A water heater sticks out from a wall in Ronda Black's classroom. In the foreground, her students are working on setting up a router on Nov. 22, 2021, at Gallatin College.

Growing opportunities

Gallatin College is hoping to expand programs in the next few years, specifically in the construction trades.

“Our ability to grow and build construction trades program, which is what we want to do next, is limited by the space we can find with partners until we can secure a new facility,” Gray said.

The college recently launched HVAC courses as part of its emphasis on construction trades.

Next fall, the college also plans to start a one-year certificate program in carpentry, partnering with businesses to hold labs on their worksites, said Frank Harriman, Gallatin College’s construction trades program director.

“We’re having to make concessions in the program because we don’t have a building,” Harriman said.

Before 2017, Missoula College — University of Montana’s two-year college — was in a similar position to Gallatin College. Before its newest building was built in 2017, it had been located near Sentinel High School, “in a building that really needed significant improvements made to it,” said Tom Gallagher, dean of Missoula College.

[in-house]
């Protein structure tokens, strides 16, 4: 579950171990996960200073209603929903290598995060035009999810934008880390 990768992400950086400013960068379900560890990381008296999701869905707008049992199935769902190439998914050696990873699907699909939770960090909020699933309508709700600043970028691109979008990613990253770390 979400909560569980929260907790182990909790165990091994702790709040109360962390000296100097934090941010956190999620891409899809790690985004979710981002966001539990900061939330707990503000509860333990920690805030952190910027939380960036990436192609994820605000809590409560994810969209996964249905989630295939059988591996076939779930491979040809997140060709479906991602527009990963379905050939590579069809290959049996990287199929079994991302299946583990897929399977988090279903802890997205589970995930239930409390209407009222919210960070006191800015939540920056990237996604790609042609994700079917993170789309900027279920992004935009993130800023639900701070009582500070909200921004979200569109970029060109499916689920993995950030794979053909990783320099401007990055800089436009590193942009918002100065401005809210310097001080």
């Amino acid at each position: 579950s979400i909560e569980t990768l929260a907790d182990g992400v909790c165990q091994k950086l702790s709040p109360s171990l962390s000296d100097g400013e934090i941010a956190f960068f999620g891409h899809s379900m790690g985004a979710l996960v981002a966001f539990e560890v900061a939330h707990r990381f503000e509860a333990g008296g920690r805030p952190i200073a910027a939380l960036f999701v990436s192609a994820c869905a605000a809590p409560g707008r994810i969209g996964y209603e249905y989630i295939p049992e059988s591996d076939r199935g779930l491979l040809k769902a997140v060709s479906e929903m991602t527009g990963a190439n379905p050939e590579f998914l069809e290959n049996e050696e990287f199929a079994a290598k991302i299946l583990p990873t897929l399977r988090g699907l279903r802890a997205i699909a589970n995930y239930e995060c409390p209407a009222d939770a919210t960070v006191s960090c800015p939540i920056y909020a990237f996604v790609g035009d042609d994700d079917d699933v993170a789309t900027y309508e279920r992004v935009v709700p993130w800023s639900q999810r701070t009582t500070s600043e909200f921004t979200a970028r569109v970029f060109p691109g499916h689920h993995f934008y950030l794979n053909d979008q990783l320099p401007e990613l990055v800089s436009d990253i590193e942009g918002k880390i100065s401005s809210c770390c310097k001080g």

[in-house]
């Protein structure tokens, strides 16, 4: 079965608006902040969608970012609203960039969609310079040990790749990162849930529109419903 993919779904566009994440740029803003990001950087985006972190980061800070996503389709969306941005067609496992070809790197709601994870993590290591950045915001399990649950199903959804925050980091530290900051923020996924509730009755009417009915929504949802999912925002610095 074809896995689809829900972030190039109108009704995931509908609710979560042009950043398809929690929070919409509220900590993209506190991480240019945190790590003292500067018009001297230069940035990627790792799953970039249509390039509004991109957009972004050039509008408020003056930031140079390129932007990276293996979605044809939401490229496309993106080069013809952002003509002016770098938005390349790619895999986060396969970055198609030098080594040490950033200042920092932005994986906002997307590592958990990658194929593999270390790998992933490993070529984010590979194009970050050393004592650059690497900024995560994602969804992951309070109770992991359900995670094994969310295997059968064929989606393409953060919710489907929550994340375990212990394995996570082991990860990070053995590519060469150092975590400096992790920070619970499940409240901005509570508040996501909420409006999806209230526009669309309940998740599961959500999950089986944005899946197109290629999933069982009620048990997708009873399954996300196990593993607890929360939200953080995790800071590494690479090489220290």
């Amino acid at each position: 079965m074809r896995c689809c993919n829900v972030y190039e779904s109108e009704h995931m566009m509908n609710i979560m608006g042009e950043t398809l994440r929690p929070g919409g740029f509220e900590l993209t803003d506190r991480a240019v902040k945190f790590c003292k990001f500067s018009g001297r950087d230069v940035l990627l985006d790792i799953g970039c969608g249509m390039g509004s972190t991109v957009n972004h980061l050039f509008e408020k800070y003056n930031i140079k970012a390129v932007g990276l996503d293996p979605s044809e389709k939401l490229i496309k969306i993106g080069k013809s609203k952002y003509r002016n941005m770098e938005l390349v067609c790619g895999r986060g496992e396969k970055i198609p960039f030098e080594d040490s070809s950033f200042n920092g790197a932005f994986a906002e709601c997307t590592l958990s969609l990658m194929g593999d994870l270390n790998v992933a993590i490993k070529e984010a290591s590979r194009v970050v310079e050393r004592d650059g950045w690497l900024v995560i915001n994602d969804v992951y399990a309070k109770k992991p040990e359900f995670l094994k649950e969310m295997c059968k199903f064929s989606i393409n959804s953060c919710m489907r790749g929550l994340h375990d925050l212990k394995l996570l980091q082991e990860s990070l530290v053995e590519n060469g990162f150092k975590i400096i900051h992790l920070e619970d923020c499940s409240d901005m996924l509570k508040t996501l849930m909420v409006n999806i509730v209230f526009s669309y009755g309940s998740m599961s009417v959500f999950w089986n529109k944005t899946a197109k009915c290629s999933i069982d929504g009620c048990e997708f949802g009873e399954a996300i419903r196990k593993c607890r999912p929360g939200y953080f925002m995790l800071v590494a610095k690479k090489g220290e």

“I know how difficult it can be and I have great admiration for the work Dean Gray is doing at Gallatin College to bring together a campus at Gallatin,” he said.

Missoula College gained funding for its building through the Montana Legislature. Gallagher said it had been at the top of the list for building projects for the university system for that session.

Gallatin College has begun searching for funding sources for a new building, including submitting a $30 million proposal to the state’s ARPA Infrastructure Commission last week. The $2 million the college recently received from Gallatin County is earmarked to expand course offerings, not fund construction of a new building.

“By utilizing these federal ARPA funds, Montana has a unique opportunity to grow and develop additional skilled workers,” Gray said in an email.

Gray points to the college’s growth in enrollment and programs despite its struggles to find enough physical space as evidence of its ability to be an investment for the future of the state.

Gallatin College

Water stains on the concrete reveal areas where water leaked underneath a door leading to Ronda Black's classroom on Nov. 22, 2021, at Gallatin College.

Harriman said he’s also hopeful the ARPA funding will come through.

“I attended a Montana Contractors Association Leadership event recently and every company in attendance had needs that we can help with if we can just get the tools to do the job,” Harriman said.

With Gallatin County the second most populated county in the state, and continued growth likely, funding the building proposal would benefit the future of the state’s economy, Gray said.

For Brewer, who will finish his CNC machining certificate in July, he’s already planning to apply for one of the many jobs posted on the white board in the back of the shop.

“I always worried I would start something and not be interested in it,” he said. “It’s been going fantastic and I’m really still enjoying it.”

Gallatin College

Darshan Diamond, Andy Lander, Stephen Teintze and Collin Bos practice setting up a router in class on Nov. 22, 2021, at Gallatin College.